The Florida law states, “The government shall not substantially burden a person’s exercise of religion.” Politifact even points out that neither Florida nor Indiana’s law makes mention of same-sex marriage or gay rights.
Following the hoopla over Indiana’s Religious Freedom Restoration Act, Muoio decided to forbid any city employees from traveling there on city business. The ban was requested by the Palm Beach County Human Rights Council.
Robin Fretwell Wilson, a professor in the family law and policy program at the University of Illinois College of Law, says Florida and Indiana share something in common: Neither has a statewide ban against LGBT discrimination.
Concerning this issue and the law, Muoio and the LGBT community really need to see what the law means.
Florida Legislators generally. As of March 20, Florida House members have requested $2.9 billion in hometown projects. That’s not including projects from the Senate. For all the talk about not having enough revenue for tax cuts and expanding Medicaid, Florida legislators continue to want “turkey projects” back home.
The House and the Senate are $4 billion apart on their budget proposals. Eliminating wasteful spending of these hometown projects would help close that gap.
Florida Sens. Jack Latvala, R-St. Petersburg, and Darren Soto, D-Kissimmee. These two senators are showing weakness on an immigration bill.
First, Soto offered an amendment that would have stripped money for Attorney General Pam Bondi to use in a class action lawsuit against the Obama administration over his executive action on immigration.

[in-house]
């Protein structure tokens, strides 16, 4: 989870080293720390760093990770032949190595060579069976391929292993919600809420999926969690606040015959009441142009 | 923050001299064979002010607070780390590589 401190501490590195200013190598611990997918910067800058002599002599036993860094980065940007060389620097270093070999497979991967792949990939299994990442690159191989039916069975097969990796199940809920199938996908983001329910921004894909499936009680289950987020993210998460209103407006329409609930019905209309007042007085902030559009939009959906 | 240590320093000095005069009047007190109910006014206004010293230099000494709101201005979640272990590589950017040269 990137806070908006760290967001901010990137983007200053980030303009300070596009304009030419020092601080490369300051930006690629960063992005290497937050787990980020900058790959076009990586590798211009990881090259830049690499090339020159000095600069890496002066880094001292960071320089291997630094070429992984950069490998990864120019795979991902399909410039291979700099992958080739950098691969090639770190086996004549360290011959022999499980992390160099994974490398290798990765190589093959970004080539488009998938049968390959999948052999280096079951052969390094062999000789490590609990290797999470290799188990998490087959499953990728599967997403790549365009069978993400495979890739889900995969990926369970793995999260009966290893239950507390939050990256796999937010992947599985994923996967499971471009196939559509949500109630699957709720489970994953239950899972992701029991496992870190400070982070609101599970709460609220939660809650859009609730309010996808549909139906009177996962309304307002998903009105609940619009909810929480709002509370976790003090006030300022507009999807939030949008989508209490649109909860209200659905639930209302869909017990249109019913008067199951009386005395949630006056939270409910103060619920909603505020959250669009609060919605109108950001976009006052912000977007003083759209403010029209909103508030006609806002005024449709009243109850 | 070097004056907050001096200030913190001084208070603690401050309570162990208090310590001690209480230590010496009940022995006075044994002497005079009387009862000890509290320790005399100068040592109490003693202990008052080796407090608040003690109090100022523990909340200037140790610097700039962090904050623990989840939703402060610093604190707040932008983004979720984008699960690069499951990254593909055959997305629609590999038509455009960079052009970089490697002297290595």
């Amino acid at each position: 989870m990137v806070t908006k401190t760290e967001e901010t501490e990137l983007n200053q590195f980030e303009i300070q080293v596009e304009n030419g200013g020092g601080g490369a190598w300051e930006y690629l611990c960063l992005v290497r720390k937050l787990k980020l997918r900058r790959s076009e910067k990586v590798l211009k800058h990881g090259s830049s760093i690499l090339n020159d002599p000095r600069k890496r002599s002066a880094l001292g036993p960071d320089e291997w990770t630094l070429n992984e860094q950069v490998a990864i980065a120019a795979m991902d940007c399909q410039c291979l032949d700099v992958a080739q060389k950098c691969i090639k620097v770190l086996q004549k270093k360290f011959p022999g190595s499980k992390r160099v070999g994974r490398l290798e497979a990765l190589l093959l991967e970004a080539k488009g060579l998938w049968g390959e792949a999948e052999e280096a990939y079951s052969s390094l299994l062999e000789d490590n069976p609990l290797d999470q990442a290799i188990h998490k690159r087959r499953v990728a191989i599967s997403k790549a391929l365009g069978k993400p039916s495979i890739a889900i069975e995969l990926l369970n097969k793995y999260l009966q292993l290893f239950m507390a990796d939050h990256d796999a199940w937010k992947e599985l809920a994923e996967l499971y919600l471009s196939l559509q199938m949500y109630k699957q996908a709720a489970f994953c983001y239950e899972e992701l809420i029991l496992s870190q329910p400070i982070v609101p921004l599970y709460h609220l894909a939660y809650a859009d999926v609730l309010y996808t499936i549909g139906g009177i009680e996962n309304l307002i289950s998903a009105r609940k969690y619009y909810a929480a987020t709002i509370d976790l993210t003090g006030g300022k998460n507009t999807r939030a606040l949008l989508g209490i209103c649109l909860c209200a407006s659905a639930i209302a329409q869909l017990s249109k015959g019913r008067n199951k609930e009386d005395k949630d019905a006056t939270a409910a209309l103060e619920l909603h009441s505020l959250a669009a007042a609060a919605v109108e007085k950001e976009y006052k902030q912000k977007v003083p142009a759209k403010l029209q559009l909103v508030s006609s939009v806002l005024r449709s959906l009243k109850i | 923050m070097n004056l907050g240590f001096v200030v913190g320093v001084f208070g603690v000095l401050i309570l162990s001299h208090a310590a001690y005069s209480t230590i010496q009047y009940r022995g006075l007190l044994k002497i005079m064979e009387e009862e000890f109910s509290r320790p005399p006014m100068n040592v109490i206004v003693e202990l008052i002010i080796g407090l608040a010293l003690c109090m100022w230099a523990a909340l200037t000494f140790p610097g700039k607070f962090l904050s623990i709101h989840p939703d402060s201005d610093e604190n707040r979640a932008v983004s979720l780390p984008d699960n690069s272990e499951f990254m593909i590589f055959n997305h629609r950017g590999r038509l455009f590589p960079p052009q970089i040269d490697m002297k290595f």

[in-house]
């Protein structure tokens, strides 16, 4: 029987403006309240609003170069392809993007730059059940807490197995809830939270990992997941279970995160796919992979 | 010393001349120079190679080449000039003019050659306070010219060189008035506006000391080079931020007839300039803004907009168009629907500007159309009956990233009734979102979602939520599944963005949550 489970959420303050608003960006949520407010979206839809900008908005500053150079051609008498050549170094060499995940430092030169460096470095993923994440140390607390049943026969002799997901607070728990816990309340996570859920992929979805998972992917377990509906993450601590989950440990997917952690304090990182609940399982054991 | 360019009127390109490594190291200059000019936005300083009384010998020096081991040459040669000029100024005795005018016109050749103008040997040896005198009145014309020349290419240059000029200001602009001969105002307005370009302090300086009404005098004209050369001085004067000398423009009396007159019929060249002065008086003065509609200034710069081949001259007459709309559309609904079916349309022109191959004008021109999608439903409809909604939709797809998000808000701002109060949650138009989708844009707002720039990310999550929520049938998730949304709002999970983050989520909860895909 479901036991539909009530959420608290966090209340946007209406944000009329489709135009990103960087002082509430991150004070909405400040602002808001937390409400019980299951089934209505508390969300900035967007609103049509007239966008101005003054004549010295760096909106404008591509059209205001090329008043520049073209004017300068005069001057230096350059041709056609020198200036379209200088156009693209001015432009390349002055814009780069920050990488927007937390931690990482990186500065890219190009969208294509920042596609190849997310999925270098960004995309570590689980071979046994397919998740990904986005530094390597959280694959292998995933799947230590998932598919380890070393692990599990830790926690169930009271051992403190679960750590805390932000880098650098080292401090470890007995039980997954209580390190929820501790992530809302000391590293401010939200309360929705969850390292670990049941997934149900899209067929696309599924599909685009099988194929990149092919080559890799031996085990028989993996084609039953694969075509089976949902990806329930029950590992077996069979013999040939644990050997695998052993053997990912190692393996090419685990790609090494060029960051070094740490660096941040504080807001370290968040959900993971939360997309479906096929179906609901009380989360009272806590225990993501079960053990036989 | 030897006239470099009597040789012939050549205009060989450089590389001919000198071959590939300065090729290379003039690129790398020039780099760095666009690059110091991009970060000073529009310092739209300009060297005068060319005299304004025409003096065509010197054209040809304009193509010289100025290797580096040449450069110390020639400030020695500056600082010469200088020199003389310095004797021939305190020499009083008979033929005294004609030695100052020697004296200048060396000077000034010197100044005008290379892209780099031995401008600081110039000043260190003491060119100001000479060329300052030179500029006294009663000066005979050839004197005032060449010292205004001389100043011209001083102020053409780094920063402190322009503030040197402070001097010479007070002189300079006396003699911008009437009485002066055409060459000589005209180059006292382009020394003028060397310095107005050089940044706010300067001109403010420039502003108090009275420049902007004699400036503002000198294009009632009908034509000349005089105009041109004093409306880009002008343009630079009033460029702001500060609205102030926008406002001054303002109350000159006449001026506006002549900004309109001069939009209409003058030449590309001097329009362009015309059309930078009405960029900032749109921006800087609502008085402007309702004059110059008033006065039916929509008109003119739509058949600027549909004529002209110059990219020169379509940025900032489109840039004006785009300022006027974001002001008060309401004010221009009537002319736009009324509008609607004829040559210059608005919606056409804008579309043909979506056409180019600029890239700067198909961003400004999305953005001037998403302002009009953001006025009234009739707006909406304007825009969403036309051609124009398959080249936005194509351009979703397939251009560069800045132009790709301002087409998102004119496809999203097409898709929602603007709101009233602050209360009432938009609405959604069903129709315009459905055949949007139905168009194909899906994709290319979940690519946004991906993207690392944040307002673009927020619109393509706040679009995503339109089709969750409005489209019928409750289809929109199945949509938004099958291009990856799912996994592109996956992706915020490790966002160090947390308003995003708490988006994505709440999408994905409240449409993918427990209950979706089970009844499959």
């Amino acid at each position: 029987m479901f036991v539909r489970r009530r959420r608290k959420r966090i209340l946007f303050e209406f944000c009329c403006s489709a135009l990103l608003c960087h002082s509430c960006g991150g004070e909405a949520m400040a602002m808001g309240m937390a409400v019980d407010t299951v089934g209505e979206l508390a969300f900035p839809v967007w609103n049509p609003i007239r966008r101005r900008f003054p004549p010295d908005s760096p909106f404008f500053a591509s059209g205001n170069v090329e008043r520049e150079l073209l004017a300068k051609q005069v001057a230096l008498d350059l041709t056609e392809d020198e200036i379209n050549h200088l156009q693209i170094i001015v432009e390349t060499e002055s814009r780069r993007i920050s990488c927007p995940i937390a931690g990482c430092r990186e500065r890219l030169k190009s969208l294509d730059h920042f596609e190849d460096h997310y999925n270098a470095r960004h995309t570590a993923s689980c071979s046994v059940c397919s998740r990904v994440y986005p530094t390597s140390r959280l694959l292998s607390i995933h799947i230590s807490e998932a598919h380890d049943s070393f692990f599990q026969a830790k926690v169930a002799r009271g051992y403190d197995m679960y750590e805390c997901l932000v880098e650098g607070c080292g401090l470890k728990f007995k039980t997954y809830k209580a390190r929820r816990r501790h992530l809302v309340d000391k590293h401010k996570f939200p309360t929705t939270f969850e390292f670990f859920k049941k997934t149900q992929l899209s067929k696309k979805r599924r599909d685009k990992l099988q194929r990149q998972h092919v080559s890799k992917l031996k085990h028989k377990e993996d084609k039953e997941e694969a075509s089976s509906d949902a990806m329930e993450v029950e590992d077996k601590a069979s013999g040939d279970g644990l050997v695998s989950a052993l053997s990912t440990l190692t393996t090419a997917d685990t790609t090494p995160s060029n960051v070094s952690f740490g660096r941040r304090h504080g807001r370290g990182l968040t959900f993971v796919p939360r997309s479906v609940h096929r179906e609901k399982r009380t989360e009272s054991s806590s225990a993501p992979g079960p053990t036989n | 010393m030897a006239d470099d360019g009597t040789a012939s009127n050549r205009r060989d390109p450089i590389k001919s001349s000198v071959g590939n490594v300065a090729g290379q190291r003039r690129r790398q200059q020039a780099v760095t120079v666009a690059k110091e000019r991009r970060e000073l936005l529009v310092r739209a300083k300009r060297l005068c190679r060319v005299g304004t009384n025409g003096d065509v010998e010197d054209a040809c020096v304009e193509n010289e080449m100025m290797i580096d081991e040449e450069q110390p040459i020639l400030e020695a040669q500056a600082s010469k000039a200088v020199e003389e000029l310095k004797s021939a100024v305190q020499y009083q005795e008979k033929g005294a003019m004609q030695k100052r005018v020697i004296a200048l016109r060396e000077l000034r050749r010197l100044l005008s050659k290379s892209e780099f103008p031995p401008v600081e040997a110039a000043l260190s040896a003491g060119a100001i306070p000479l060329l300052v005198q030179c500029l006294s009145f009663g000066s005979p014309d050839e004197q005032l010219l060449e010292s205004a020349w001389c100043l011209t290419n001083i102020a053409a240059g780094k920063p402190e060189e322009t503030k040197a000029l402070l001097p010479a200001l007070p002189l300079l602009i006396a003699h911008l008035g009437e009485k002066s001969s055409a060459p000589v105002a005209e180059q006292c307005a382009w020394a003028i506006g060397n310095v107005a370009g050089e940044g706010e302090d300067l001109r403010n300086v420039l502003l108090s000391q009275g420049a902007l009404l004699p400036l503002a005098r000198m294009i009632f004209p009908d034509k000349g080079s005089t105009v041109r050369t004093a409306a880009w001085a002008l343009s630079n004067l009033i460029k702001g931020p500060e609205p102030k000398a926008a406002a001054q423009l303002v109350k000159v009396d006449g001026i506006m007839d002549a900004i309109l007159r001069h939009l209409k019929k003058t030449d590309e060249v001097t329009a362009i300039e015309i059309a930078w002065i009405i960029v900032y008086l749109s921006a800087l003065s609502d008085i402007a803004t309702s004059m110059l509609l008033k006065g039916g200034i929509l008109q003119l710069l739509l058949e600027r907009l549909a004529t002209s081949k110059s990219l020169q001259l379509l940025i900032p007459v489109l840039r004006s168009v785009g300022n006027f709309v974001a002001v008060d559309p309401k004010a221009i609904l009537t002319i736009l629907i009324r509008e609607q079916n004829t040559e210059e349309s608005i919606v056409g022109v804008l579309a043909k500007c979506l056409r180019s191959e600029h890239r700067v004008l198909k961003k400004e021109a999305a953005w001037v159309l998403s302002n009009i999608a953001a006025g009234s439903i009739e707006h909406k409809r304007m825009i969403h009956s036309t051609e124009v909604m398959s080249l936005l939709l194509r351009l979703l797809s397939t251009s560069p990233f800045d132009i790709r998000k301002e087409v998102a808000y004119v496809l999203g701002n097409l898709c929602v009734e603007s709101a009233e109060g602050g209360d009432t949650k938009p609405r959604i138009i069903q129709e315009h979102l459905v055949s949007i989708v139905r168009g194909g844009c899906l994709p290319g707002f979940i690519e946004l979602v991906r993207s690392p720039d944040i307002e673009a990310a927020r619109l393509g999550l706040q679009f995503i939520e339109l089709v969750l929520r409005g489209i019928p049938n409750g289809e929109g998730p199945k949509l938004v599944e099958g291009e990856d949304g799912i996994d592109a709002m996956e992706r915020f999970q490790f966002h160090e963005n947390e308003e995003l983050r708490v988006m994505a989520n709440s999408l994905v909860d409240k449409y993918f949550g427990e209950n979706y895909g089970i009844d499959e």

Latvala originally supported the measure but then changed his mind. Latvala’s change of heart wasn’t philosophical; it was purely political. His stated reason for the switch was because of a “Senate custom.”
Latvala said he “sympathized” with Soto and his position but had to change his vote because it was a chamber tradition for the Senate’s top budget writers, which includes Latvala, to all support each other.
Space Coast Progressive Alliance and the Central Brevard County NAACP. It’s April which is Confederate History Month.
In Cocoa, the Confederate Sons Association wants to display the Confederate battle flag at a local library as part of a historic display, as they’ve been doing for a decade now.
ABOVE VIDEO: In Cocoa, the Confederate Sons Association wants to display the Confederate battle flag at a local library as part of a historic display, as they’ve been doing for a decade now. (WFTV video)
Liberal groups, including the NAACP and the Space Coast Progressive Alliance, oppose the display, insisting the battle flag was a symbol of slavery and racism and is now being used by many hate groups.
The display included Confederate flags, pieces of Confederate military uniforms, books, photos, and a logo of the organization.
The Confederate Sons Association insisted they have no political or racial message and want to focus on history on the 150th anniversary of the Civil War’s end. Brevard County Attorney Scott Knox said the courts have not found the Confederate battle flag to be connected to hate speech and the Brevard County Commission agreed.
Not wanting to practice censorship, the commission voted 4-1 to allow the display to continue.
Ed Dean, a senior editor with Sunshine State News whose talk show can be heard on radio stations in Jacksonville, Tampa Bay, Daytona Beach, Orlando, the Space Coast, the Treasure Coast and South Florida from West Palm Beach to Miami. It can also be heard in parts of Georgia, South Carolina and North Carolina.
You can reach at email@example.com. Follow him on Twitter: @eddeanradio.